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Enric Mas: Being at Movistar is like being at home

Enric Mas (left) celebrates victory in the Tour of Guangxi, his final race with Deceuninck-QuickStep before moving to Movistar (Image credit: Bettini Photo)

The 2020 season will mark the start of a new era for Movistar, with the Grand Tour contender trio of Nairo Quintana, Richard Carapaz and Mikel Landa leaving, replaced by a group of largely young riders, including 24-year-old GC rider Enric Mas.

Mas will make up part of a new Grand Tour triumvirate next season, alongside veteran Alejandro Valverde and fellow promise Marc Soler. Mas ended his Deceuninck-QuickStep spell on a high with overall victory at the Tour of Guangxi, his first WorldTour stage race win, and he's looking forward to riding in a different shade of blue next year.

In an interview with Spanish newspaper Marca at his first Movistar get-together, Mas compared the move to a homecoming, saying that, as a Spanish rider transferring to a Spanish team, the shared language is one of multiple reasons for doing so.

"Being at Movistar is like being at home," he said. "I hope to spend a lot of years here. Living in Andorra with my teammates – there are around 10 of us – you already know what the team is like from the stories they tell you. It's what I expected.

"When I turned pro, [Valverde] always helped me, and now we're going to share a team together. I can't ask for anything more from life. But it's not only with him – being able to speak your language, express yourself with people as you have done all your life is different.

"Speaking English is not the same. You always had to be translating with colleagues, but now the jokes will hit the first time," he added, echoing comments made to Cyclingnews in China.

Victory in Guangxi, achieved off the back of a stage victory on the steep hilltop finish at Nongla Scenic Spot, was the highpoint of a disappointing season for Mas. His main goal, a debut at the Tour de France, ended with 22nd place, a comedown after finishing second at the Vuelta a España the previous season.

"Having gone through moments of suffering in the Tour de France will do me good in the future. It's better for it to happen now than in a few years," he said.

Aside from that, he has enjoyed good times at Deceuninck-QuickStep. Still, in China there was a sense that Mas wanted to get the season over with and look to the future, something he confirmed when speaking to Marca.

"This year saw bad luck. I hadn't won a single race but I did it in the last race of the year," said Mas. "It had a different feel, as it was the last time I wore the QuickStep jersey after three years – or four if you count when I was in the Continental team [Klein Constantia]. I wanted to go in the best way, and I think I did that.

"After the race in China, we all went home. We were a little tired of the trip, the race, everything. I said goodbye to the staff and my colleagues. It has been a good time, but right now we are concentrated on next year, and I'm only thinking about 2020."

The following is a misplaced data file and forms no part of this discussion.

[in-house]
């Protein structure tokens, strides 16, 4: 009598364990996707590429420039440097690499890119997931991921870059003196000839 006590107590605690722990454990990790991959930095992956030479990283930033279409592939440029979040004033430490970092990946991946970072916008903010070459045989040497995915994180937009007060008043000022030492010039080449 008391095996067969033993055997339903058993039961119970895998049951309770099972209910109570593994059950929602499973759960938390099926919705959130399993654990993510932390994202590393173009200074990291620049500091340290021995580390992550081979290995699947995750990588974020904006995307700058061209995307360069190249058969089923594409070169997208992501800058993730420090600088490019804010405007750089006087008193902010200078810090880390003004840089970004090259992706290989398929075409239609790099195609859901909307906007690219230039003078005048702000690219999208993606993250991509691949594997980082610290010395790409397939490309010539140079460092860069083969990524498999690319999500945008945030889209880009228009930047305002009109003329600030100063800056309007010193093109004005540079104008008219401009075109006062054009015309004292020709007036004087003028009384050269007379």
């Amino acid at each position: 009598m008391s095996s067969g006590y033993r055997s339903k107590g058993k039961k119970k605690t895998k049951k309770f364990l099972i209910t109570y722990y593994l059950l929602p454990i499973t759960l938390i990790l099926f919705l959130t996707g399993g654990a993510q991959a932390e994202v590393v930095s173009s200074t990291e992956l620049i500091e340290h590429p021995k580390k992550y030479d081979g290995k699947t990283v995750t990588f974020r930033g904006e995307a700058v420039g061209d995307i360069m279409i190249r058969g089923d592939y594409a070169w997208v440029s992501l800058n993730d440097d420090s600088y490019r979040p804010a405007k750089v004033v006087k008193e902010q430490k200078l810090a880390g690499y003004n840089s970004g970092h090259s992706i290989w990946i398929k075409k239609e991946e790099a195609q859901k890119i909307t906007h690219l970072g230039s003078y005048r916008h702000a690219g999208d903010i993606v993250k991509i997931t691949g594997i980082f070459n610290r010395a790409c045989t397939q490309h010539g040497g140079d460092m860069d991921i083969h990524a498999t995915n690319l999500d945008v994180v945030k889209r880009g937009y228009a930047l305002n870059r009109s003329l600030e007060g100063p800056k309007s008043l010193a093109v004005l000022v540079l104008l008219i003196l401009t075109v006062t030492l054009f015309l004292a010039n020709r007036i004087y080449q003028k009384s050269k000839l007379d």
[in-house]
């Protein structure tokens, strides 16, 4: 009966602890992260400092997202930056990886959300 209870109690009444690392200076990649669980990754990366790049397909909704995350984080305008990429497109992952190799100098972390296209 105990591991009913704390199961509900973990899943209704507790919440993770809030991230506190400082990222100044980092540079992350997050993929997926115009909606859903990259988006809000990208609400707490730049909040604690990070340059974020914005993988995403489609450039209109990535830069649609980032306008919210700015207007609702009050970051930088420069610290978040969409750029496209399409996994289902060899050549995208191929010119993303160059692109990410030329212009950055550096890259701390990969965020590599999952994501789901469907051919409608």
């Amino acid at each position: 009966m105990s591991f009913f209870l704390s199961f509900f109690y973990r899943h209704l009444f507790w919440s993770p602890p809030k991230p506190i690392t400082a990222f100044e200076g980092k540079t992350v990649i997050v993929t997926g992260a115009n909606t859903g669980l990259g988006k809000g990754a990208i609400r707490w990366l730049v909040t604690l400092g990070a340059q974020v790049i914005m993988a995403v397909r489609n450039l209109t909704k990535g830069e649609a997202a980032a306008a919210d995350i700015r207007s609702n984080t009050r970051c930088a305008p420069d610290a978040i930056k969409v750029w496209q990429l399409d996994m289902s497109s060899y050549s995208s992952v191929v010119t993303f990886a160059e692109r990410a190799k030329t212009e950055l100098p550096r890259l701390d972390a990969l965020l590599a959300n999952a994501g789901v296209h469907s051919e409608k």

One close link Mas forged while at the team, largely made up of non-Spanish speakers, was with Philippe Gilbert, he said. After riding for Alberto Contador's U23 Fundacion Contador team, and then taking advice from Valverde, it seems like Mas has been blessed with his mentors over the years.

"I think everyone left a similar mark on me, but with Philippe maybe it was something more. Every day that I was with him I learned something new. It was a masterclass.

"If you see how many years he's been [at the top] and he's still winning, it's something spectacular. Getting a three-year contract at 36, as he has, is very difficult. He's a professional from head to toe, a unique companion and a great person."

After leaving Gilbert, and QuickStep behind for Movistar, Mas enters a very different environment. At Grand Tours, he moves from a rider perceived as 'on his own' to one with a team built around him as a co-leader. The pressure, and responsibility, will increase, but Mas won't shy away from that, he says.

"I'm not afraid of the responsibility. I've always said that I want to face great challenges, and here I'll be able to take them on. We haven't talked about the calendar yet; we'll talk about it at the team presentation, but it's clear that I'll have an attractive schedule.

"My main reason for changing teams is that I'll have great companions to help me in the mountains. I wanted to have a teammate who is just as strong as me so that I can compete with my rivals. There were many other reasons, but this was one of the main ones.

"I'm going to try to take over from the leaders [Quintana, Carapaz, Landa], and see what happens. What I can promise is that I'm going to give my all. Then what will happen will happen."

Staff writer at Cyclingnews since August 2019.

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